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Saturday, September 30, 2017


by Ann Bracken

Time unfurls like a faded banner
and drops me into a world of flim-flam
reasoning where ancient politicians
offer the same centuries-old fleecing techniques
to justify war.

I no longer labor to understand
with its random horrors, permanent scars
on people, on land, on psyches.

Images fuse to my heart
as I watch a few hours of Ken Burns’
latest epic.

An American soldier sits on a river-bank
his feet planted in the deep, black water.
He stares blankly, ignoring the upturned
face of a questioning toddler
who places a small hand on his knee.

And somewhere else in time
a young soldier flicks his Zippo
lighter and sets flame to a hut—
the family cowering on the ground,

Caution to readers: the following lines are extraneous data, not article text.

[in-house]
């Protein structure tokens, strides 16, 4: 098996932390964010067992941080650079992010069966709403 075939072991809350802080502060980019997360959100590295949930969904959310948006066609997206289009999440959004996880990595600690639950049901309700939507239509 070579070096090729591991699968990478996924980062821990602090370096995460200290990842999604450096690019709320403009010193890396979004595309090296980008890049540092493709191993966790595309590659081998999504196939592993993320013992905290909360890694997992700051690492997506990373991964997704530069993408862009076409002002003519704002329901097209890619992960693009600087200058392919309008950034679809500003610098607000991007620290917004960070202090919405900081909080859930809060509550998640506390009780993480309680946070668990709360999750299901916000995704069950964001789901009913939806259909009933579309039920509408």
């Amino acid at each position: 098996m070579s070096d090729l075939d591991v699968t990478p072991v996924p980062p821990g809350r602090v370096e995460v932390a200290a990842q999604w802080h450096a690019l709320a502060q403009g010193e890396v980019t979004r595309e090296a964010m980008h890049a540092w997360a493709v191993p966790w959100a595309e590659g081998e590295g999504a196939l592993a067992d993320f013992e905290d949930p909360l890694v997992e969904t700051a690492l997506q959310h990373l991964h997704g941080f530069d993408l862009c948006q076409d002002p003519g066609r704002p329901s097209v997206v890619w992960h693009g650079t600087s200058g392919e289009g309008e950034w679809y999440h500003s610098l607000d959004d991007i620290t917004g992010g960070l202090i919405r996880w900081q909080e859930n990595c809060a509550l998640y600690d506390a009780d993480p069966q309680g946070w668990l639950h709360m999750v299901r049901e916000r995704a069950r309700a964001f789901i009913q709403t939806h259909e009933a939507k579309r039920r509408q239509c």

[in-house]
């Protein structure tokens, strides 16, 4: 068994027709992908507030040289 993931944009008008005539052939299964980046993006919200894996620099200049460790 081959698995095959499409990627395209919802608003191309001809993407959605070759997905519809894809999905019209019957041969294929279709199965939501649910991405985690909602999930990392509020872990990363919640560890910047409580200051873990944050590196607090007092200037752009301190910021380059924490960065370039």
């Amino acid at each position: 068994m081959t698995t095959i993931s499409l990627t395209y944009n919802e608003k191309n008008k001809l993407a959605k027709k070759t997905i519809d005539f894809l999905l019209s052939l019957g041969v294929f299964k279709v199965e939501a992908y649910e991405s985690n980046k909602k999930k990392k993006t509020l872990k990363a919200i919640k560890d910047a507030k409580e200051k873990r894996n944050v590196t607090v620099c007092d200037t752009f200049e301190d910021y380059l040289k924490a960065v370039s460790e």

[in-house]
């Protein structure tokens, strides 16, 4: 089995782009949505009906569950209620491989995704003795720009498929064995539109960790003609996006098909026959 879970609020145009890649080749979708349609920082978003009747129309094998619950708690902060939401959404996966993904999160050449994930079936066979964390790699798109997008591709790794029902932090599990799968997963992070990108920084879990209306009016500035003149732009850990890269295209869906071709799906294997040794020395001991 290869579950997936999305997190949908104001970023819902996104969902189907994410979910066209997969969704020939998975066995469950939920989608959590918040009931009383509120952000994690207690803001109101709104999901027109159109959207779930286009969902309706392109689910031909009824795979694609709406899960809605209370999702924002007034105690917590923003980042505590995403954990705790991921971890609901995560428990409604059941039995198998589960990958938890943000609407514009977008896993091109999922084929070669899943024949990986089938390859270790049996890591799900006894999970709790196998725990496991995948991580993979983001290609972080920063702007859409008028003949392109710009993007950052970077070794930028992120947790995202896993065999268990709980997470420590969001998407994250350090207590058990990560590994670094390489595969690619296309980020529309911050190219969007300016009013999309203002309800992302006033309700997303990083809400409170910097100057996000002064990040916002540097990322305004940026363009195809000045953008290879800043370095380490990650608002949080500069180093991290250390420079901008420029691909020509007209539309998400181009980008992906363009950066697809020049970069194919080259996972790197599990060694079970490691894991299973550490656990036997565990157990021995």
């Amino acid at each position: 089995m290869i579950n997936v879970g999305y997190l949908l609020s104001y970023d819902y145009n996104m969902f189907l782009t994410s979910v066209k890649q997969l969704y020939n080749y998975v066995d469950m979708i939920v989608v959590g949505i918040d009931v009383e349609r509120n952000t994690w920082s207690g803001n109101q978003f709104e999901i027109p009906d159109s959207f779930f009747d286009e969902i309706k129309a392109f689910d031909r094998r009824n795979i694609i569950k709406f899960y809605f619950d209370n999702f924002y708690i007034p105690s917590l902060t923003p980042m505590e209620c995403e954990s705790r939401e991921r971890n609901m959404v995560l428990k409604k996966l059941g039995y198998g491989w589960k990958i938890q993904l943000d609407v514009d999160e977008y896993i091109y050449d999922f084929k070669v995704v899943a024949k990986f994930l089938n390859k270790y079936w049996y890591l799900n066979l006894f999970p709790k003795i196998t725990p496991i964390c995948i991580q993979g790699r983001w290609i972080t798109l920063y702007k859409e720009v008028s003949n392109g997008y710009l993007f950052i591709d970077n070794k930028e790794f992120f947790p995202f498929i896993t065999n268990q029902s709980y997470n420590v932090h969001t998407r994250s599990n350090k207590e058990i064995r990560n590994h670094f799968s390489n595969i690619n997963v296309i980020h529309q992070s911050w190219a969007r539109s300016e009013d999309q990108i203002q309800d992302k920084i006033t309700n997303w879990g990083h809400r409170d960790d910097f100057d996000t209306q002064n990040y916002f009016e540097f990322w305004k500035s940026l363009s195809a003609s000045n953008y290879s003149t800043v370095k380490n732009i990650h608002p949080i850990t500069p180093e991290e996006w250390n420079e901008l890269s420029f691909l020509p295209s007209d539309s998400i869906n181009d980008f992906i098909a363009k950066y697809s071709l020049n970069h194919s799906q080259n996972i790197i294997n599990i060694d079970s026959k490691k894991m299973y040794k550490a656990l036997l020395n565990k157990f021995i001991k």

covers their eyes and cries for mercy.

Time cleaves open an old lexicon—where
bodies count towards victory
and pacification destroys both hearts and minds.
Shame and powerlessness
burn my soul like napalm.

Ann Bracken is the author of two collections of poetry: The Altar of Innocence and No Barking in the Hallways: Poems from the Classroom. She serves as the deputy editor of Little Patuxent Review and offers writing workshops in schools, community centers, and prisons.